Dec 29, 2014

Fruitmania Garden School for Home Gardeners

January 17, 2015
Cypress Gardens- Dean Hall - 9 am to 4 pm
Classes-Strawberries, Blueberries, Citrus and Native Pollinators. Jam and Jelly Contest with cash prizes.  Pie and cobbler contest, Limited to 125 students -Lunch included. Vendors selling fruit tree, plants and honey.  

35$ Limited to 125 students Lunch included – no ticket sold at the door, pre-register Go to:
Or Call Loretta at 843 553-0515. Or Mail Check (made to: LFGS)  to : Zennie Quinn, 1106 Woodside Dr. James Island SC 29412

Dec 1, 2014

Fruitmania Garden School 1/17/15

The Hidden Virtuoso in the Garden

Many years ago I was walking past a tall tree in my garden; a mocking bird was in the top of the tree singing. As I passed the tree, it occurred to me the mockingbird was singing rather odd. I do most of my birding by ear while I am working in the garden.  This bird was repeating phrases only twice and moving on to the next song.  Mockingbirds will repeat a phrase 3 or more times.  I decided to stop and look back at the bird in the top of the tree.  It was no Mockingbird, but a Brown Thrasher, a close relative.  I wondered how many times I had made this mistake. 
In the spring, male Brown Thrashers will find a high perch to sing. This is always an odd sight to me, for Brown Thrashers spend most of their time foraging on the ground under bushes.  Ornithologists agree that the Brown Thrasher has one of the largest repertoires of any bird in North America.  A single bird knows over 1000 songs which are clear and loud. They often mimic other birds, but are not as good a mimic as the Mockingbird.  Both male and females are identical and both will sing.  I assume that it is the male who sings in the spring from a tall perch to find a mate.  Just the other day, I heard 2 Brown Thrashers singing under a large azalea bush.  They were not singing in harmony or even copying each other. Was it a mated pair singing together or was it 2 dueling males?  Without warning, the 2 birds flew up into a large camellia tree and chased each other around and around.  Was this courtship display or a territorial fight?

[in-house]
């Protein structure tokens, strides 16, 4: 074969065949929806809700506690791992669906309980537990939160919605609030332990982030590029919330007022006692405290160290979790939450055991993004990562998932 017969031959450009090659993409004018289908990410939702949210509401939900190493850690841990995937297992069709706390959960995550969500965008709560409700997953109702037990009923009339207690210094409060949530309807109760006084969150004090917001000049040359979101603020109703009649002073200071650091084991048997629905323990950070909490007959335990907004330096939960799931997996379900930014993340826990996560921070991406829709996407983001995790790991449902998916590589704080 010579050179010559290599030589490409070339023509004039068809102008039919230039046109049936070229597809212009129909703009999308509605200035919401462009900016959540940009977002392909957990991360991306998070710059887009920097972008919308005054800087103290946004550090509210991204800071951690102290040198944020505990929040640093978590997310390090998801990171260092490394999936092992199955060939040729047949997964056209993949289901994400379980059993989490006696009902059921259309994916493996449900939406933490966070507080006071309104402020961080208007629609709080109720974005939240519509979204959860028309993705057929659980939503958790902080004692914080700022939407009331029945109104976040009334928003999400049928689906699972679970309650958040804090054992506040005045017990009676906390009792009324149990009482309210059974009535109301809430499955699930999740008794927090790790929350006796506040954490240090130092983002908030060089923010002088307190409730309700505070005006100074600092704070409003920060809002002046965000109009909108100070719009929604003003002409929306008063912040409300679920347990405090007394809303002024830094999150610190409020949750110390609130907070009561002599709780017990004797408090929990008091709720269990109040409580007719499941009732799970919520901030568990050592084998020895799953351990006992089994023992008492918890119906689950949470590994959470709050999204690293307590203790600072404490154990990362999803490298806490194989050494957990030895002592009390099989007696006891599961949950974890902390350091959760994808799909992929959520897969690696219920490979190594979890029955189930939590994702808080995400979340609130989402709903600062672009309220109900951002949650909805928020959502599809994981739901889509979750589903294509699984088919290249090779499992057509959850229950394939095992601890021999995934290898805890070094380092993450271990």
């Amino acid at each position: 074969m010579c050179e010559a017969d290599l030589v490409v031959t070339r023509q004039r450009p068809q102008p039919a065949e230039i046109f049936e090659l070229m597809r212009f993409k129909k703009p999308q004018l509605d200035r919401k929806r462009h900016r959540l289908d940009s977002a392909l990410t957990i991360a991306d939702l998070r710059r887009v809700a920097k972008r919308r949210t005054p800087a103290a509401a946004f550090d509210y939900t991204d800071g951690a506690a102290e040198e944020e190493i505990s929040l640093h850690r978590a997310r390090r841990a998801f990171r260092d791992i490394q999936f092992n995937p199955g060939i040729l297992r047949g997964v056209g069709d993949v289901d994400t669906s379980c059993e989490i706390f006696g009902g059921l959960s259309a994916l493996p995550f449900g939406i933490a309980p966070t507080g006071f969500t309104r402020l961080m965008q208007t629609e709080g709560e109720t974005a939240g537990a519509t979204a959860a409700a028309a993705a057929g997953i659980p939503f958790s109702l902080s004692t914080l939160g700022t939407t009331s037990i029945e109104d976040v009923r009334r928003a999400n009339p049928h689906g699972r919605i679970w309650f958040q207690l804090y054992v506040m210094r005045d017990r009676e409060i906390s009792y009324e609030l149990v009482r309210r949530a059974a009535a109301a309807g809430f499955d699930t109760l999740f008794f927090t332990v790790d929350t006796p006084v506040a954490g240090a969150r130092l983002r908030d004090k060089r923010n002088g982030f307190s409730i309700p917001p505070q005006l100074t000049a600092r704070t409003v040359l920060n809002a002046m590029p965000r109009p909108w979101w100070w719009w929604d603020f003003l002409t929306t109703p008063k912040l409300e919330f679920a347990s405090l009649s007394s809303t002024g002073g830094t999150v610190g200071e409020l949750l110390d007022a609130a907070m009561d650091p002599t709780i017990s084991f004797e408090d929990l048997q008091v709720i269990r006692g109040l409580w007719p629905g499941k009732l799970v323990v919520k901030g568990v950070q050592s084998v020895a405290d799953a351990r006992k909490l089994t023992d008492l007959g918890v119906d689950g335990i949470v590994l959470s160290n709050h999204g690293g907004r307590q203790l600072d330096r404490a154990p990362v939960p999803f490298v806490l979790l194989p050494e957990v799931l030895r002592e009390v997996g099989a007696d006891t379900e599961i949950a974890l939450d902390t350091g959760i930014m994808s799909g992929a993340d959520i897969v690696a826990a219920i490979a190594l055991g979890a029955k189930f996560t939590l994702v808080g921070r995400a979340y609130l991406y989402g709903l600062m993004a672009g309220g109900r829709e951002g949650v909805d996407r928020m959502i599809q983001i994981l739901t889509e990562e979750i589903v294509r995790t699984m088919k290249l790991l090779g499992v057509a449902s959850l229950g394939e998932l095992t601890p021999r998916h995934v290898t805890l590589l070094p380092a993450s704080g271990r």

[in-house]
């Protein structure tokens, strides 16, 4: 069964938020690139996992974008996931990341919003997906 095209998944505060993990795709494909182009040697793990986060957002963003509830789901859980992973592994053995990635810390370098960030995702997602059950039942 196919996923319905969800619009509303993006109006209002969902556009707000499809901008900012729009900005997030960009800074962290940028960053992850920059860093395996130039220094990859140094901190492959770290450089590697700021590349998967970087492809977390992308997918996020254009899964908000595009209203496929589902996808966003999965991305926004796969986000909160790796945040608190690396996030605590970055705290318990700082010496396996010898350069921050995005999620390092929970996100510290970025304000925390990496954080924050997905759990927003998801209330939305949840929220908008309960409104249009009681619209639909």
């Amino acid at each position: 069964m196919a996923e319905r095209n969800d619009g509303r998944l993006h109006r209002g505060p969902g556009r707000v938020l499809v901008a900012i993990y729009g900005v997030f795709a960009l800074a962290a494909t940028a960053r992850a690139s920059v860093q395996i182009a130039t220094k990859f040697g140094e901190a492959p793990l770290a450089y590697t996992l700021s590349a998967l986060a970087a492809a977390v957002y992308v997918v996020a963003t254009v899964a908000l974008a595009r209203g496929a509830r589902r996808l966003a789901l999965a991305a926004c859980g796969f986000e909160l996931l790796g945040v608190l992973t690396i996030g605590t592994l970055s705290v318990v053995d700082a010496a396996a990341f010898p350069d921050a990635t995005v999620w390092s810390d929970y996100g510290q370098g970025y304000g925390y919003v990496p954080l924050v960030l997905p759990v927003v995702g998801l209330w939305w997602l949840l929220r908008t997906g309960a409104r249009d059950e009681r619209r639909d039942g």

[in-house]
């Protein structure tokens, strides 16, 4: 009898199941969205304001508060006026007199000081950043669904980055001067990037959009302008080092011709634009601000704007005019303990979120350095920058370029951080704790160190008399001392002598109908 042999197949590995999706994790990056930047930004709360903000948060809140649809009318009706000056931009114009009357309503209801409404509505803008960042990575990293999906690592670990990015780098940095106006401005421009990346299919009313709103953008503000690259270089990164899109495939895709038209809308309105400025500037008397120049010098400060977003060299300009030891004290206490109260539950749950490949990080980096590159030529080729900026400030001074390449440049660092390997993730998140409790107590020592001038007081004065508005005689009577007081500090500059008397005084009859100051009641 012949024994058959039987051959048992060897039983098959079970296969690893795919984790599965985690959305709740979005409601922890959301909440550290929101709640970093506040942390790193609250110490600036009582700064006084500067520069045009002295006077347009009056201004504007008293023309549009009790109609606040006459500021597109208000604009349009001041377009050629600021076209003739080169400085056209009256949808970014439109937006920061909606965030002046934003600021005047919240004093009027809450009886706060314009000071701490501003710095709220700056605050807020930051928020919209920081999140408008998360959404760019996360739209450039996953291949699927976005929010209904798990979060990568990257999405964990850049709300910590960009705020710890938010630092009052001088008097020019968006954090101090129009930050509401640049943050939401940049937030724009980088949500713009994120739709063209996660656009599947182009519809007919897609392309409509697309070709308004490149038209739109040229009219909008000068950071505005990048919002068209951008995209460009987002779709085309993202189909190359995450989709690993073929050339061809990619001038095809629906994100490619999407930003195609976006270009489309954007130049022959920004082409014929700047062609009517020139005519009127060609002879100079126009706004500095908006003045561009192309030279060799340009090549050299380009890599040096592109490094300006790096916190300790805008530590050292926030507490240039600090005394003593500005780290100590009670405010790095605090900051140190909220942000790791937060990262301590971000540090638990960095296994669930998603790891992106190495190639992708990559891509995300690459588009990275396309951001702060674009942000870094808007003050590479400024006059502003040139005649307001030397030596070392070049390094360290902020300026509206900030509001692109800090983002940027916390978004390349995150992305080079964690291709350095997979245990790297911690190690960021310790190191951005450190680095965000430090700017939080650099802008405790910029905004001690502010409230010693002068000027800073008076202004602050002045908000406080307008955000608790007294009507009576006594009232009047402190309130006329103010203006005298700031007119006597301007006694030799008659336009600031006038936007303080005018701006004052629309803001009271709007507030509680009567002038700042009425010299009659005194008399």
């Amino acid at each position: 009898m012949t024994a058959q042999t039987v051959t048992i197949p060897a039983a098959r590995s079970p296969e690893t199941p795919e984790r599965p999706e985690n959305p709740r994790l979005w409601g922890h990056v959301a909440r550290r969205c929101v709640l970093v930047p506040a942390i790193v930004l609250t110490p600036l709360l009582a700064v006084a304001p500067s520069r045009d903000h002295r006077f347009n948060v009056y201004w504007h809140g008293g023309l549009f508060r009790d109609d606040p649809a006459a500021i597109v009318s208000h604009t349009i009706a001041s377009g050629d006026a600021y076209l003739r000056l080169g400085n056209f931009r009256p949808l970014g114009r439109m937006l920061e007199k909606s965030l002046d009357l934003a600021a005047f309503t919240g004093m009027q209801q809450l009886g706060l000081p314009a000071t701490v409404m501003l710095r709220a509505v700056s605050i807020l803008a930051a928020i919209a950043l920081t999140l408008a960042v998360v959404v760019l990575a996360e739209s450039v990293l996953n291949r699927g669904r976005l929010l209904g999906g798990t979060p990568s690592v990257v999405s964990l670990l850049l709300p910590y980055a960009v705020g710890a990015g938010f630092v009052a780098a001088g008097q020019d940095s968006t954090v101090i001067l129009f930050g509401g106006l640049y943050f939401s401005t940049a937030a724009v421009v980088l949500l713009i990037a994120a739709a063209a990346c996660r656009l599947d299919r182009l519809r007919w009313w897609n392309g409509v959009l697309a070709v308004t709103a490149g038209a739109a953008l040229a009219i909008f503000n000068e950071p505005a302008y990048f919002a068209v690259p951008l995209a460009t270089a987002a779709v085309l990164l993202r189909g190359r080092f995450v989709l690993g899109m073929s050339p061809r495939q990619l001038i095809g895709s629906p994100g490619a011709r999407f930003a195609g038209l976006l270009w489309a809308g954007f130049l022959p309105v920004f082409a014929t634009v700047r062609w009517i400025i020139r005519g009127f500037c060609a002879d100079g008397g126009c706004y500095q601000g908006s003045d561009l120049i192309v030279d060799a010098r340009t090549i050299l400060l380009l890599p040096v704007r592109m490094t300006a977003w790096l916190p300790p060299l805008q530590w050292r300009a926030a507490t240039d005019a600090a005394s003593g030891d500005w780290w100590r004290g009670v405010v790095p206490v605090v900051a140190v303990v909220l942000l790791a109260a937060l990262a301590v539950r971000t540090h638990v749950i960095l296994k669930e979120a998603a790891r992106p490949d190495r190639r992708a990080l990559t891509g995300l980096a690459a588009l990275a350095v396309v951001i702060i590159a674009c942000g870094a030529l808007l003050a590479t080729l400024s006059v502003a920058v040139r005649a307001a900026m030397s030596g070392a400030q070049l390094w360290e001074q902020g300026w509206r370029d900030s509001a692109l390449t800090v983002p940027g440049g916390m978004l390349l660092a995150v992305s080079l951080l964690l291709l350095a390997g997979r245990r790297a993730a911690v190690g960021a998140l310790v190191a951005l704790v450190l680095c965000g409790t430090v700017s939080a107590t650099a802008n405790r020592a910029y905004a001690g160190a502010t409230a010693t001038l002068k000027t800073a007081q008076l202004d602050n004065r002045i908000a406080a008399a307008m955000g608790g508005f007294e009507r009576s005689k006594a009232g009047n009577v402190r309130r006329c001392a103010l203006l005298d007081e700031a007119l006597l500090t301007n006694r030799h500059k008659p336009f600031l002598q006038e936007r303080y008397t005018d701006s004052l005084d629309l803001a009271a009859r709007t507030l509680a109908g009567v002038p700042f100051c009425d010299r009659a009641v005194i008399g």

Brown Thrashers are not often seen in suburban yards, but if you manage  your yard as a wildlife habitat you may have a pair. They like to forage under thick bushes and hedgerows with plenty of leaf litter.  In the summer, they eat insects and worms. In the winter, they will dine on berries like dogwood, pyracantha, rosehips and Virginia creeper.  They nest in thick bushes rather close to the ground.  Both parents incubate the eggs and take care of the young.  Young birds leave the nest less than 2 weeks from hatching.  

I have traveled around the country to observe wildlife; especially looking for birds. I think one of the most remarkable observations I have ever witnessed was in my own front yard.  One spring day a few years ago, I was sitting on my front porch. With binoculars in hand, I was hoping to see a few warblers passing through during spring migration.  The only bird in view was a Brown Thrasher under the loquat tree.  There is no grass under the tree and we leave the leaf litter as mulch.  I put my binoculars on the bird to see what it was eating.  It was picking up sticks and tossing them down.  I first thought it was looking for nesting material.  Then it found a stick about 4 inches long with a fork at the end.  Next, the bird put the stick down and picked it up again this time holding the stick near the end opposite the fork. To my amazement, the Brown Thrasher began sweeping the leaves with the forked stick.  Brown leaves flew off the ground as the bird swept the ground. Suddenly it dropped the stick and grabbed a bug and flew off. In 1835, Charles Darwin observed the Woodpecker Finches of the Galapagos Islands using tools. This was an important scientific discovery.  I have seen YouTube videos of crows using tools, but I had never personally seen a bird use a tool until that day.  Since that day, I always take the time to watch Brown Thrashers, but have never seen one use a tool again.